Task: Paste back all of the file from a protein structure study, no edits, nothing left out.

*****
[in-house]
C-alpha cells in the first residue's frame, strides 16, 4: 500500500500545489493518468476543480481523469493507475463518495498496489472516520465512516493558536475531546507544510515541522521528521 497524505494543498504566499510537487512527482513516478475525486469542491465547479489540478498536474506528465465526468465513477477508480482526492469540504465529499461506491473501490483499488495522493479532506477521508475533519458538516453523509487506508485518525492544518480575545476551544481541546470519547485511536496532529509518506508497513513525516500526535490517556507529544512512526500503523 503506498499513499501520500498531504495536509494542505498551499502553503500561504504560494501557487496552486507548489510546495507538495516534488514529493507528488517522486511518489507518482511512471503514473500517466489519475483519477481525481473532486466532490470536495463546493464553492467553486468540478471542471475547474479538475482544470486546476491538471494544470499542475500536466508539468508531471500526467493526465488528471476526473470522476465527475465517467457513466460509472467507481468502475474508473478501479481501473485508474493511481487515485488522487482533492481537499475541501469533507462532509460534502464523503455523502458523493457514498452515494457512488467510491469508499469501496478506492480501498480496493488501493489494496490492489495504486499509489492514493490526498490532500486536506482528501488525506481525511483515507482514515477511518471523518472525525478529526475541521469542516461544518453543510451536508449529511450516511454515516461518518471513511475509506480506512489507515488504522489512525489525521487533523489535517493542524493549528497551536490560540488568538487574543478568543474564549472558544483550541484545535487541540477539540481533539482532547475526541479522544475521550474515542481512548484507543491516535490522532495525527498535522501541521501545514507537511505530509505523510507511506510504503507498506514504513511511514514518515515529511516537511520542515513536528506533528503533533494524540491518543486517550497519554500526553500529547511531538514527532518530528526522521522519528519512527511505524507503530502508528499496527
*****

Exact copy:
[in-house]
C-alpha cells in the first residue's frame, strides 16, 4: 500500500500545489493518468476543480481523469493507475463518495498496489472516520465512516493558536475531546507544510515541522521528521 497524505494543498504566499510537487512527482513516478475525486469542491465547479489540478498536474506528465465526468465513477477508480482526492469540504465529499461506491473501490483499488495522493479532506477521508475533519458538516453523509487506508485518525492544518480575545476551544481541546470519547485511536496532529509518506508497513513525516500526535490517556507529544512512526500503523 503506498499513499501520500498531504495536509494542505498551499502553503500561504504560494501557487496552486507548489510546495507538495516534488514529493507528488517522486511518489507518482511512471503514473500517466489519475483519477481525481473532486466532490470536495463546493464553492467553486468540478471542471475547474479538475482544470486546476491538471494544470499542475500536466508539468508531471500526467493526465488528471476526473470522476465527475465517467457513466460509472467507481468502475474508473478501479481501473485508474493511481487515485488522487482533492481537499475541501469533507462532509460534502464523503455523502458523493457514498452515494457512488467510491469508499469501496478506492480501498480496493488501493489494496490492489495504486499509489492514493490526498490532500486536506482528501488525506481525511483515507482514515477511518471523518472525525478529526475541521469542516461544518453543510451536508449529511450516511454515516461518518471513511475509506480506512489507515488504522489512525489525521487533523489535517493542524493549528497551536490560540488568538487574543478568543474564549472558544483550541484545535487541540477539540481533539482532547475526541479522544475521550474515542481512548484507543491516535490522532495525527498535522501541521501545514507537511505530509505523510507511506510504503507498506514504513511511514514518515515529511516537511520542515513536528506533528503533533494524540491518543486517550497519554500526553500529547511531538514527532518530528526522521522519528519512527511505524507503530502508528499496527